Catholics have a hard teaching on divorce and remarriage—hard for the married to live by and lately, it seems, hard for the bishops to uphold. In its teaching on marriage, the Church merely follows Christ, who said that a man who puts away his wife and marries another commits adultery. Many things, perhaps, can be said against Christ's view of marriage; one thing that can be said for it is that it applies equally to rich and poor. It recognizes no distinction between the laborer who ruts the village whore and the king who brazens his way with pomps and ceremonies and all the justifications that canonists can provide. Following Christ, the Church has recognized that rich and poor sin alike—though only the rich have the means to make their sin respectable.
If the bishops advocating for a more accommodating approach to the divorced and remarried at the Vatican’s Synod on the Family have their way, this will soon change. While the details of their proposals have varied, the basic thrust has not. If done with sufficient “stability”—that is, if the couple stays together, has children, and gets involved in the community—adultery can be looked at in a more positive light. Achieving these things requires time, money, and social support. For those who live in conditions of precarity, it is very nearly impossible.
Not enough attention has been drawn to how the liberal proposals at the Synod conflate righteousness and respectability, communion and “community.” The starkest statement of this conflation came on Monday, from Archbishop Mark Coleridge of Australia. In a Vatican press conference, Coleridge said: “A second marriage that is enduring and stable and loving and where there are children who are cared for is not the same as a couple skulking off to a hotel room for a wicked weekend.” For this reason, “just to say that every second marriage or second union whatever you want to call it is adulterous, is perhaps too sweeping.”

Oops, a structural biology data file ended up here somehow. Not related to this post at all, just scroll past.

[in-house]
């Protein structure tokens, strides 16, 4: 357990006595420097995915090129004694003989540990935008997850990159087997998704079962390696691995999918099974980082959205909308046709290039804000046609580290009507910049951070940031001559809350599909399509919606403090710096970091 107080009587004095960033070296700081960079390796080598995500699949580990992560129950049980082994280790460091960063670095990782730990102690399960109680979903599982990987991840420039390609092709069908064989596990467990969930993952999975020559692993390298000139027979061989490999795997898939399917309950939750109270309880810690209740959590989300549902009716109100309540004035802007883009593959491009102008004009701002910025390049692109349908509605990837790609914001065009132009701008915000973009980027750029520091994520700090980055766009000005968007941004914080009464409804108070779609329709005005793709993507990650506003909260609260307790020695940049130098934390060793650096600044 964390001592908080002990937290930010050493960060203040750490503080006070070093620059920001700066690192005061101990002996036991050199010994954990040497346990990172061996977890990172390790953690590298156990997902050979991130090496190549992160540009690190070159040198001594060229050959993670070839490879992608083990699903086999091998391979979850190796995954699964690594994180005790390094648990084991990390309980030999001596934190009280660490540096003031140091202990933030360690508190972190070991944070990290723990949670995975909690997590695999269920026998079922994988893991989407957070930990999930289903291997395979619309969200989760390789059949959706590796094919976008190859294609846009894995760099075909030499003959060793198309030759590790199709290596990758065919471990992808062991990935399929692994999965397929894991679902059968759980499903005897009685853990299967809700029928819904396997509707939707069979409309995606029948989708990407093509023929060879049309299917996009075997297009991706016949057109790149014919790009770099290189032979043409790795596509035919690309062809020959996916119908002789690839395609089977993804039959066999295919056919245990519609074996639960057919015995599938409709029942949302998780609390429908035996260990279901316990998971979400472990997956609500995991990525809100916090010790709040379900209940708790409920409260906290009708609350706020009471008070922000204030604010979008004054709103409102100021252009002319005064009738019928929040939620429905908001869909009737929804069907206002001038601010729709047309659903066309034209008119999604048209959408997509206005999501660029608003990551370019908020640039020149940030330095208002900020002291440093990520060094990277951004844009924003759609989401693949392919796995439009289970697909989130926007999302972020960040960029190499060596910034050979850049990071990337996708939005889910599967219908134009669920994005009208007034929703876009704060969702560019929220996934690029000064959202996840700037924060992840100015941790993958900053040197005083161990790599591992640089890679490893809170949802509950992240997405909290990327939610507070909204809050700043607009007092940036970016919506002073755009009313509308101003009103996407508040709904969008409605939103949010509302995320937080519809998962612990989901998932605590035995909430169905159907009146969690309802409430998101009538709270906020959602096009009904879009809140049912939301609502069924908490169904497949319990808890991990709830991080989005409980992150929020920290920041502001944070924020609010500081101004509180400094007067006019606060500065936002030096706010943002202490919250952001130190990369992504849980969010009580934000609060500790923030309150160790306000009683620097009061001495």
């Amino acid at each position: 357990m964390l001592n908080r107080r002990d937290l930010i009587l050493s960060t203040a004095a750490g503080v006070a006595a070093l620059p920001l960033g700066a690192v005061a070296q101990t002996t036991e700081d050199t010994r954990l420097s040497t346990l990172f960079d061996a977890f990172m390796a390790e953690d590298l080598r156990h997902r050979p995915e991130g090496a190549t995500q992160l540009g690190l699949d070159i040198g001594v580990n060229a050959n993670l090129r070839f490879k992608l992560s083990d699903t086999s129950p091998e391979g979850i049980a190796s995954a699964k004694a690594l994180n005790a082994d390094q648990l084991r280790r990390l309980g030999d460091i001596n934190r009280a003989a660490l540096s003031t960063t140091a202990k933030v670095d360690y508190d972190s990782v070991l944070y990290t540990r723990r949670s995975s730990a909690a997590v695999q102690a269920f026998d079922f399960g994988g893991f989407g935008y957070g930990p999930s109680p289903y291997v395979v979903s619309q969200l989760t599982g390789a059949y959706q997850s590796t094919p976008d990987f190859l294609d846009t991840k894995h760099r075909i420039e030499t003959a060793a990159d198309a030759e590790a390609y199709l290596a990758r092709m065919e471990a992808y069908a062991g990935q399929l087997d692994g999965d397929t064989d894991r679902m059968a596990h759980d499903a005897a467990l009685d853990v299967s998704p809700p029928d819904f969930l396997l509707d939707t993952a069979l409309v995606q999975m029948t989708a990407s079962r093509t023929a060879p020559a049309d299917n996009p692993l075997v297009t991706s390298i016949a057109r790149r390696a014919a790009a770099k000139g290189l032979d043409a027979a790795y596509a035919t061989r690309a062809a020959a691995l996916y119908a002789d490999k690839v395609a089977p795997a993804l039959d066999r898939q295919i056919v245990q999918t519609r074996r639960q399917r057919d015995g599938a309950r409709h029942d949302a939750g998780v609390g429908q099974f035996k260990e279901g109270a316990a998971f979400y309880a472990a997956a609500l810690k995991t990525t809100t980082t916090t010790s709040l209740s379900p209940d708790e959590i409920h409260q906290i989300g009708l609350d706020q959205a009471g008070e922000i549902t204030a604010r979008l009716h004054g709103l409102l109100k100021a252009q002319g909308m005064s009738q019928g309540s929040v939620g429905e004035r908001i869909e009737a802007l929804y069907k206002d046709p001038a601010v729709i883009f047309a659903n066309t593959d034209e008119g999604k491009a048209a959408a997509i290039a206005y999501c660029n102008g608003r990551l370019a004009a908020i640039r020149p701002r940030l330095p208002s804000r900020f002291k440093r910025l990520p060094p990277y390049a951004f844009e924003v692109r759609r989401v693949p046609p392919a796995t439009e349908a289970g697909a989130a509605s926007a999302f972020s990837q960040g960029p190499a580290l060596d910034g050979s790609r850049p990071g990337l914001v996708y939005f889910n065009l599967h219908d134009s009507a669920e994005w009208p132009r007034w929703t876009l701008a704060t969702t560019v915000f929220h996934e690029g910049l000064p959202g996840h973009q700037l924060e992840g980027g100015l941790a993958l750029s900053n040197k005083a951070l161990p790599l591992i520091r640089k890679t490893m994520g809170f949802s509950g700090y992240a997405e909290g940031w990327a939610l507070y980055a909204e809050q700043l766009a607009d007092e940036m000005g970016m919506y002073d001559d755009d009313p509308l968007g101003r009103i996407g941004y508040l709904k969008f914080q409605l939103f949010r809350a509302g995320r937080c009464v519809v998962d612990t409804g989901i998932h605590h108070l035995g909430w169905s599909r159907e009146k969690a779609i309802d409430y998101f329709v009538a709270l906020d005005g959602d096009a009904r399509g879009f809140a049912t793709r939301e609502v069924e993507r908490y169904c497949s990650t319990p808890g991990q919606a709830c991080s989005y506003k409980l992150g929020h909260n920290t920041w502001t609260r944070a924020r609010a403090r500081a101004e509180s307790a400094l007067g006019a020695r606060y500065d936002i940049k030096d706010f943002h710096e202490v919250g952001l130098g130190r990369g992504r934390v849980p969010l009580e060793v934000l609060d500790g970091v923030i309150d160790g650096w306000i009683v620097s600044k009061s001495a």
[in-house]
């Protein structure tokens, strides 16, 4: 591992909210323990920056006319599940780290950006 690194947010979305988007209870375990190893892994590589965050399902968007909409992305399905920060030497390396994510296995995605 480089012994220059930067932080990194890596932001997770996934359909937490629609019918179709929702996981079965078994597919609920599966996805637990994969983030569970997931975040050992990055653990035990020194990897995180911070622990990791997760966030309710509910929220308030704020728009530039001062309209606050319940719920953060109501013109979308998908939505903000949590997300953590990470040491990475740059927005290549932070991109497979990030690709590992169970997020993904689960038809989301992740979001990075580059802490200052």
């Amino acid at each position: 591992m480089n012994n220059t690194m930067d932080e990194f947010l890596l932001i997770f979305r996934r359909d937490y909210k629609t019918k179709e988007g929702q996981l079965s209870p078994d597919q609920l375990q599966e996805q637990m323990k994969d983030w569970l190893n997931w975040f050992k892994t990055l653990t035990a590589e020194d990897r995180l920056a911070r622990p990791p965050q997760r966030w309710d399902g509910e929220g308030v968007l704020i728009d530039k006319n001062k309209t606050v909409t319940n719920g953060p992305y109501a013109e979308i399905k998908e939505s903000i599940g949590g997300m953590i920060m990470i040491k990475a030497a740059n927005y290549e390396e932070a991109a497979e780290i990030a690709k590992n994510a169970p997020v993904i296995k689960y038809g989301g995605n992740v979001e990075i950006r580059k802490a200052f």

Coleridge has spoken with admirable candor throughout the synod, and his comments here bring the issue into sharp relief. Does the church oppose sin, or only sordidness? When a man abandons his wife, does it matter whether the other woman waits for him in a house or in a hotel room? Is adultery a sin committed only by the impulsive, the cash-strapped, the time-pressed? Or can it also be executed by men with ample capital and orderly habits?
This new notion of sin was propounded also by Germany’s Cardinal Reinhard Marx, in his Synod intervention. Cardinal Marx asked why the divorced and remarried who “take an active part in community life” should be refused “participation in sacramental Communion.” How, he asked, can one “be in full community with the Church and at the same time excluded from the sacraments of Confession and the Eucharist . . . ?”
There is a curious snobbishness to all this. Marx assumes the special worthiness of people who “take an active part in community life.” His assumption would be appropriate if he were the leader of a condo board or social club, rather than a prince of a church founded by an itinerant and at times downright anti-social Jewish peasant. Volunteerism and community involvement may be admirable, but they are not criteria by which access to communion has ever been granted. The only criterion has been sincere contrition, which is available equally to rich and poor (it requires less leisure time than the parish council, and less money than the church tax). Yet such a criterion is less than convenient for those who have everything in the world except ears to hear Christ’s hard word.